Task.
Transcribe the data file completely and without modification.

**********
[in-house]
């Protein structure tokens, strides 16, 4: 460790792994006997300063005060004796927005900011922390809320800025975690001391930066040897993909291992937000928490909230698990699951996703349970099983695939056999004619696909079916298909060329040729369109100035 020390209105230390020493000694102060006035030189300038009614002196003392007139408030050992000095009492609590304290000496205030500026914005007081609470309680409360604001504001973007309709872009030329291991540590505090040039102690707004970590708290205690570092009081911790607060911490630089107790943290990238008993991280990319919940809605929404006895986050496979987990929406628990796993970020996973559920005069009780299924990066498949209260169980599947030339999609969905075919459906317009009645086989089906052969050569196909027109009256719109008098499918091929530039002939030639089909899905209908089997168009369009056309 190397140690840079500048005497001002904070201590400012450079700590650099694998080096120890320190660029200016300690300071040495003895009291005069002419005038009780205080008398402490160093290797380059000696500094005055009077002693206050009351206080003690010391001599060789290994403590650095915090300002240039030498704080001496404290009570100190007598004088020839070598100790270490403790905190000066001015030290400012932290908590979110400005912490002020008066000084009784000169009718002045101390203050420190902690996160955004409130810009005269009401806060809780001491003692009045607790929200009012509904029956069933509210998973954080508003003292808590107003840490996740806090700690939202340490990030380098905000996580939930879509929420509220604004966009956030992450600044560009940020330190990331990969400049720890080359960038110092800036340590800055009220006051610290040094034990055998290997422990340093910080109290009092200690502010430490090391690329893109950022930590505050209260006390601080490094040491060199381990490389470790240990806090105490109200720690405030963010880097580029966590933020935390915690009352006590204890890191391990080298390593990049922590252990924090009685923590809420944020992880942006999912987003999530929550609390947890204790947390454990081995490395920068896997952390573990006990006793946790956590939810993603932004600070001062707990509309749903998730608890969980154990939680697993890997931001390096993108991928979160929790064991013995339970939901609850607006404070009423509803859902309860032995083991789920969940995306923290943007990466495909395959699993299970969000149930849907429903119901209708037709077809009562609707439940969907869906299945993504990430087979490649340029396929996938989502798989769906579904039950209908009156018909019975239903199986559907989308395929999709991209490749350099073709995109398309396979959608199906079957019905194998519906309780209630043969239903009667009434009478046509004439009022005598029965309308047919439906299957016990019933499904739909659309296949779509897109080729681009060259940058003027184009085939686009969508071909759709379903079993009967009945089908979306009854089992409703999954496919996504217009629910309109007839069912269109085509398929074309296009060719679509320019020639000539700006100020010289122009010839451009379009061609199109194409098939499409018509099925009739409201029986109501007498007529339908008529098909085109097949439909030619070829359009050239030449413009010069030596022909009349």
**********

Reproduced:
[in-house]
């Protein structure tokens, strides 16, 4: 460790792994006997300063005060004796927005900011922390809320800025975690001391930066040897993909291992937000928490909230698990699951996703349970099983695939056999004619696909079916298909060329040729369109100035 020390209105230390020493000694102060006035030189300038009614002196003392007139408030050992000095009492609590304290000496205030500026914005007081609470309680409360604001504001973007309709872009030329291991540590505090040039102690707004970590708290205690570092009081911790607060911490630089107790943290990238008993991280990319919940809605929404006895986050496979987990929406628990796993970020996973559920005069009780299924990066498949209260169980599947030339999609969905075919459906317009009645086989089906052969050569196909027109009256719109008098499918091929530039002939030639089909899905209908089997168009369009056309 190397140690840079500048005497001002904070201590400012450079700590650099694998080096120890320190660029200016300690300071040495003895009291005069002419005038009780205080008398402490160093290797380059000696500094005055009077002693206050009351206080003690010391001599060789290994403590650095915090300002240039030498704080001496404290009570100190007598004088020839070598100790270490403790905190000066001015030290400012932290908590979110400005912490002020008066000084009784000169009718002045101390203050420190902690996160955004409130810009005269009401806060809780001491003692009045607790929200009012509904029956069933509210998973954080508003003292808590107003840490996740806090700690939202340490990030380098905000996580939930879509929420509220604004966009956030992450600044560009940020330190990331990969400049720890080359960038110092800036340590800055009220006051610290040094034990055998290997422990340093910080109290009092200690502010430490090391690329893109950022930590505050209260006390601080490094040491060199381990490389470790240990806090105490109200720690405030963010880097580029966590933020935390915690009352006590204890890191391990080298390593990049922590252990924090009685923590809420944020992880942006999912987003999530929550609390947890204790947390454990081995490395920068896997952390573990006990006793946790956590939810993603932004600070001062707990509309749903998730608890969980154990939680697993890997931001390096993108991928979160929790064991013995339970939901609850607006404070009423509803859902309860032995083991789920969940995306923290943007990466495909395959699993299970969000149930849907429903119901209708037709077809009562609707439940969907869906299945993504990430087979490649340029396929996938989502798989769906579904039950209908009156018909019975239903199986559907989308395929999709991209490749350099073709995109398309396979959608199906079957019905194998519906309780209630043969239903009667009434009478046509004439009022005598029965309308047919439906299957016990019933499904739909659309296949779509897109080729681009060259940058003027184009085939686009969508071909759709379903079993009967009945089908979306009854089992409703999954496919996504217009629910309109007839069912269109085509398929074309296009060719679509320019020639000539700006100020010289122009010839451009379009061609199109194409098939499409018509099925009739409201029986109501007498007529339908008529098909085109097949439909030619070829359009050239030449413009010069030596022909009349």